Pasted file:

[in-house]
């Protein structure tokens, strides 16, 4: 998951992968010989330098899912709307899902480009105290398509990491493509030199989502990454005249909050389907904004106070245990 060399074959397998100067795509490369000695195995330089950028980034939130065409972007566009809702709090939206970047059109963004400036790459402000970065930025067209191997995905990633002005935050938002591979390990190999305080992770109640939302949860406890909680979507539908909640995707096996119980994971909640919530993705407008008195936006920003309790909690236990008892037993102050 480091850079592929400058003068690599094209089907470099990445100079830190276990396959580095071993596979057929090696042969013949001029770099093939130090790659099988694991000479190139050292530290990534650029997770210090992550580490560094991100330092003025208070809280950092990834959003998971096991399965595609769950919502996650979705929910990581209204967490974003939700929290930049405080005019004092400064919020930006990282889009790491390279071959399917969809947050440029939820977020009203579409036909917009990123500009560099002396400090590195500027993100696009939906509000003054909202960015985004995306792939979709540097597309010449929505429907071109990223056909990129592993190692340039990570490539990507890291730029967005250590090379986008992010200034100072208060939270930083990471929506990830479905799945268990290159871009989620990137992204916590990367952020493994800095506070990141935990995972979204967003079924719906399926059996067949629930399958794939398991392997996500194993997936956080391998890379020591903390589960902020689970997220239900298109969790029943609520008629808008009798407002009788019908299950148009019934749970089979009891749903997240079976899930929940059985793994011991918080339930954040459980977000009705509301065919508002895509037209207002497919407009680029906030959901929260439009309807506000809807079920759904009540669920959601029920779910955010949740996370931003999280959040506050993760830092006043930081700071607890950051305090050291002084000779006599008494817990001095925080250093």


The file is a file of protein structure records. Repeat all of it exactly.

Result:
[in-house]
């Protein structure tokens, strides 16, 4: 998951992968010989330098899912709307899902480009105290398509990491493509030199989502990454005249909050389907904004106070245990 060399074959397998100067795509490369000695195995330089950028980034939130065409972007566009809702709090939206970047059109963004400036790459402000970065930025067209191997995905990633002005935050938002591979390990190999305080992770109640939302949860406890909680979507539908909640995707096996119980994971909640919530993705407008008195936006920003309790909690236990008892037993102050 480091850079592929400058003068690599094209089907470099990445100079830190276990396959580095071993596979057929090696042969013949001029770099093939130090790659099988694991000479190139050292530290990534650029997770210090992550580490560094991100330092003025208070809280950092990834959003998971096991399965595609769950919502996650979705929910990581209204967490974003939700929290930049405080005019004092400064919020930006990282889009790491390279071959399917969809947050440029939820977020009203579409036909917009990123500009560099002396400090590195500027993100696009939906509000003054909202960015985004995306792939979709540097597309010449929505429907071109990223056909990129592993190692340039990570490539990507890291730029967005250590090379986008992010200034100072208060939270930083990471929506990830479905799945268990290159871009989620990137992204916590990367952020493994800095506070990141935990995972979204967003079924719906399926059996067949629930399958794939398991392997996500194993997936956080391998890379020591903390589960902020689970997220239900298109969790029943609520008629808008009798407002009788019908299950148009019934749970089979009891749903997240079976899930929940059985793994011991918080339930954040459980977000009705509301065919508002895509037209207002497919407009680029906030959901929260439009309807506000809807079920759904009540669920959601029920779910955010949740996370931003999280959040506050993760830092006043930081700071607890950051305090050291002084000779006599008494817990001095925080250093």